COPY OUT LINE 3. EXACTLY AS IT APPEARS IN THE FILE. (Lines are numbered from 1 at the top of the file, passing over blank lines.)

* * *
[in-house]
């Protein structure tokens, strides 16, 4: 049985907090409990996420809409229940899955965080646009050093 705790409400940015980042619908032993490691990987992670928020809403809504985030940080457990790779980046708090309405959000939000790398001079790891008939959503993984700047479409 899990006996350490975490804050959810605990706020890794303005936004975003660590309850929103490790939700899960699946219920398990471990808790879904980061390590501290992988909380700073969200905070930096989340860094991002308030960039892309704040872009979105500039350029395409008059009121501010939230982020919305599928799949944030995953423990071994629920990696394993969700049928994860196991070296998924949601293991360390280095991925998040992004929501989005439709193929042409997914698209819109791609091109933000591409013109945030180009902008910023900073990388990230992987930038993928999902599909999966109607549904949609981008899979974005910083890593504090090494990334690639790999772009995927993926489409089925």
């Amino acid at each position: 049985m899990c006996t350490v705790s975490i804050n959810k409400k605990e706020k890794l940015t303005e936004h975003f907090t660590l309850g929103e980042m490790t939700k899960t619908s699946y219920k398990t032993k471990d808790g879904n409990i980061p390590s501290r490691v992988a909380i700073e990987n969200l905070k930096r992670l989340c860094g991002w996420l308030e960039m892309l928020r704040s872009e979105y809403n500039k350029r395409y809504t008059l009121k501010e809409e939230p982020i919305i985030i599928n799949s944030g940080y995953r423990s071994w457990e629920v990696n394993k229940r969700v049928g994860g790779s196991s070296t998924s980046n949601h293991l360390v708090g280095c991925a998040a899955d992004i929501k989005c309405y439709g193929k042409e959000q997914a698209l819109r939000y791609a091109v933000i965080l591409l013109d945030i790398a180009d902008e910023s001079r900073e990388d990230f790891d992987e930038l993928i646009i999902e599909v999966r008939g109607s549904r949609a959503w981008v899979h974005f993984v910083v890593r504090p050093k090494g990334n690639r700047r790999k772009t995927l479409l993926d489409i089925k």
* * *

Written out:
């Amino acid at each position: 049985m899990c006996t350490v705790s975490i804050n959810k409400k605990e706020k890794l940015t303005e936004h975003f907090t660590l309850g929103e980042m490790t939700k899960t619908s699946y219920k398990t032993k471990d808790g879904n409990i980061p390590s501290r490691v992988a909380i700073e990987n969200l905070k930096r992670l989340c860094g991002w996420l308030e960039m892309l928020r704040s872009e979105y809403n500039k350029r395409y809504t008059l009121k501010e809409e939230p982020i919305i985030i599928n799949s944030g940080y995953r423990s071994w457990e629920v990696n394993k229940r969700v049928g994860g790779s196991s070296t998924s980046n949601h293991l360390v708090g280095c991925a998040a899955d992004i929501k989005c309405y439709g193929k042409e959000q997914a698209l819109r939000y791609a091109v933000i965080l591409l013109d945030i790398a180009d902008e910023s001079r900073e990388d990230f790891d992987e930038l993928i646009i999902e599909v999966r008939g109607s549904r949609a959503w981008v899979h974005f993984v910083v890593r504090p050093k090494g990334n690639r700047r790999k772009t995927l479409l993926d489409i089925k």